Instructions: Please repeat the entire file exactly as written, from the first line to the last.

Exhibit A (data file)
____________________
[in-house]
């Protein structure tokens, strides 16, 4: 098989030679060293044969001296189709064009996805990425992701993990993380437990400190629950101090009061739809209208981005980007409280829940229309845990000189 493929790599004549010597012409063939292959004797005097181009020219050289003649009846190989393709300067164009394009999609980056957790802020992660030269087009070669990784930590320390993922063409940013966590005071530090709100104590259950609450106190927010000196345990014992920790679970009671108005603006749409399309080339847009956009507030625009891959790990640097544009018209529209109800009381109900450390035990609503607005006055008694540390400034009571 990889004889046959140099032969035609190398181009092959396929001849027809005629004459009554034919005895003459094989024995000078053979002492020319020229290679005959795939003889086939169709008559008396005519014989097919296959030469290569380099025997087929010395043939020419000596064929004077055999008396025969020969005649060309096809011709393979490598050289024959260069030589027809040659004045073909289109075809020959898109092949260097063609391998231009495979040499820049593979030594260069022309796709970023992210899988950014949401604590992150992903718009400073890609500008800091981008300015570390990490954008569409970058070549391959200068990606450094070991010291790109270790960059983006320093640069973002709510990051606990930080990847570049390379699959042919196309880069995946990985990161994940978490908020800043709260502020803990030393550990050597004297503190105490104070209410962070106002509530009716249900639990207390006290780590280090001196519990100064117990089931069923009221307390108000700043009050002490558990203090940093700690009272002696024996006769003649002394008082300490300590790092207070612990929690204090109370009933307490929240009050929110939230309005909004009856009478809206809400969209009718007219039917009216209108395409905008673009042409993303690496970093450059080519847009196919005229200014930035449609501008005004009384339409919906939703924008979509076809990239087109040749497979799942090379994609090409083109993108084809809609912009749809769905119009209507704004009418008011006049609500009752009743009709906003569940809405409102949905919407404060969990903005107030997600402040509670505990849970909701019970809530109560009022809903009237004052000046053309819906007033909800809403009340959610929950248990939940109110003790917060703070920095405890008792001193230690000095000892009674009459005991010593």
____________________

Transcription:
[in-house]
């Protein structure tokens, strides 16, 4: 098989030679060293044969001296189709064009996805990425992701993990993380437990400190629950101090009061739809209208981005980007409280829940229309845990000189 493929790599004549010597012409063939292959004797005097181009020219050289003649009846190989393709300067164009394009999609980056957790802020992660030269087009070669990784930590320390993922063409940013966590005071530090709100104590259950609450106190927010000196345990014992920790679970009671108005603006749409399309080339847009956009507030625009891959790990640097544009018209529209109800009381109900450390035990609503607005006055008694540390400034009571 990889004889046959140099032969035609190398181009092959396929001849027809005629004459009554034919005895003459094989024995000078053979002492020319020229290679005959795939003889086939169709008559008396005519014989097919296959030469290569380099025997087929010395043939020419000596064929004077055999008396025969020969005649060309096809011709393979490598050289024959260069030589027809040659004045073909289109075809020959898109092949260097063609391998231009495979040499820049593979030594260069022309796709970023992210899988950014949401604590992150992903718009400073890609500008800091981008300015570390990490954008569409970058070549391959200068990606450094070991010291790109270790960059983006320093640069973002709510990051606990930080990847570049390379699959042919196309880069995946990985990161994940978490908020800043709260502020803990030393550990050597004297503190105490104070209410962070106002509530009716249900639990207390006290780590280090001196519990100064117990089931069923009221307390108000700043009050002490558990203090940093700690009272002696024996006769003649002394008082300490300590790092207070612990929690204090109370009933307490929240009050929110939230309005909004009856009478809206809400969209009718007219039917009216209108395409905008673009042409993303690496970093450059080519847009196919005229200014930035449609501008005004009384339409919906939703924008979509076809990239087109040749497979799942090379994609090409083109993108084809809609912009749809769905119009209507704004009418008011006049609500009752009743009709906003569940809405409102949905919407404060969990903005107030997600402040509670505990849970909701019970809530109560009022809903009237004052000046053309819906007033909800809403009340959610929950248990939940109110003790917060703070920095405890008792001193230690000095000892009674009459005991010593």